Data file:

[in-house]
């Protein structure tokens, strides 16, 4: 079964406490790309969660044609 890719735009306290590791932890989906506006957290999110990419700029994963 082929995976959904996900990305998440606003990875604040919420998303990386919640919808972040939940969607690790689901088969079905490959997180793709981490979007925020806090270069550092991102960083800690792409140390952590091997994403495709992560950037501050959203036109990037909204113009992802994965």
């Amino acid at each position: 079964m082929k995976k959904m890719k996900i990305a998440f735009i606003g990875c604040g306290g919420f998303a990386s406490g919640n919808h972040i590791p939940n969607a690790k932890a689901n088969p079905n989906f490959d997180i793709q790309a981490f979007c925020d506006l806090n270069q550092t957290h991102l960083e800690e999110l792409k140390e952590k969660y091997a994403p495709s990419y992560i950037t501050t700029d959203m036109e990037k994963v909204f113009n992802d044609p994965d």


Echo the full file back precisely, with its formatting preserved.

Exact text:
[in-house]
């Protein structure tokens, strides 16, 4: 079964406490790309969660044609 890719735009306290590791932890989906506006957290999110990419700029994963 082929995976959904996900990305998440606003990875604040919420998303990386919640919808972040939940969607690790689901088969079905490959997180793709981490979007925020806090270069550092991102960083800690792409140390952590091997994403495709992560950037501050959203036109990037909204113009992802994965």
């Amino acid at each position: 079964m082929k995976k959904m890719k996900i990305a998440f735009i606003g990875c604040g306290g919420f998303a990386s406490g919640n919808h972040i590791p939940n969607a690790k932890a689901n088969p079905n989906f490959d997180i793709q790309a981490f979007c925020d506006l806090n270069q550092t957290h991102l960083e800690e999110l792409k140390e952590k969660y091997a994403p495709s990419y992560i950037t501050t700029d959203m036109e990037k994963v909204f113009n992802d044609p994965d």